AAWP Online Conference and Incompleteness Book Launch 2021
By PRS Melbourne HDR Candidate Didem Caia
Two terms were woven throughout the Australasian Association of Writing Programs (AAWP) conference held on the 26 November: silver linings and incompleteness. What should have been an in-person series of events over the course of a few days on the Sunshine Coast was scaled back to fit the personal screens of the attendees. The daylong event meaningfully engaged a quorum of scholars, writers, teachers and enthusiastic arts workers and these words became an unlikely anchor.
The program included a curated series of conversations about the intersection of COVID and creativity, panel discussions on publishing, writing and editing and a rigorous AGM dedicated to forward thinking and imagining. The conference closed with the launch of the Incompleteness Book II: Writing Back & Thinking Forward. The book is a compilation of written work from a range of creative research scholars in response to a call for new writing that responded to ‘incomplete’ states, senses and stories in our global pandemic.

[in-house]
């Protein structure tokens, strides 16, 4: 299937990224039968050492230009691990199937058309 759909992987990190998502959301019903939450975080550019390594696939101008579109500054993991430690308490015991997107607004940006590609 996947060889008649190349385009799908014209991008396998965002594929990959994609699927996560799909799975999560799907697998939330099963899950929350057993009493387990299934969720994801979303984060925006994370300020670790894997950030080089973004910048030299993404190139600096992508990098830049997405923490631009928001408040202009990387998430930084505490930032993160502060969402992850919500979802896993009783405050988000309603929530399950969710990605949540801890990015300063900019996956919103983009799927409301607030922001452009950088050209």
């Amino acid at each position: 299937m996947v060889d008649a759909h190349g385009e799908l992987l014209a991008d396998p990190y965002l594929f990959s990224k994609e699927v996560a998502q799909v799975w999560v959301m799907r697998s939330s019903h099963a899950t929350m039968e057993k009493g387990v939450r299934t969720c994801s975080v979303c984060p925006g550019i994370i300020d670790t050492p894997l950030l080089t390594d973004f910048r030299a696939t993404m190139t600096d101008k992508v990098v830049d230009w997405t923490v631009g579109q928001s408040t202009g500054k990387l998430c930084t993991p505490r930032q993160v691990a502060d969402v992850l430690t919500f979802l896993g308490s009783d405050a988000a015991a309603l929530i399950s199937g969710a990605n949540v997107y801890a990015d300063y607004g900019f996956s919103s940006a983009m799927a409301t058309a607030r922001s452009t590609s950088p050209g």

Two pieces from non/fictionLabbers Peta Murray and Didem Caia appear in this edition. Peta contributed a second series of “new words for testing times” in her COVIDICTIONARY 2. This glossary includes words such as horrorscoping and solacious. (Grab a copy of the book to learn their meanings.) Didem responded to the idea of incompleteness in a short poem titled Thrip like fingertips (P. 11) which examines the scatters and jitters present in the body when attempting to use the hands to make writing.
The book offers an alchemy of anxiety, transforming collective experiences into a miscellany of micro-accounts. For more information, or to order a copy, see: Incompleteness Book II - Writing Back & Thinking Forward.
Acknowledgement of Country
RMIT University acknowledges the people of the Woi wurrung and Boon wurrung language groups of the eastern Kulin Nation on whose unceded lands we conduct the business of the University. RMIT University respectfully acknowledges their Ancestors and Elders, past and present. RMIT also acknowledges the Traditional Custodians and their Ancestors of the lands and waters across Australia where we conduct our business - Artwork 'Luwaytini' by Mark Cleaver, Palawa.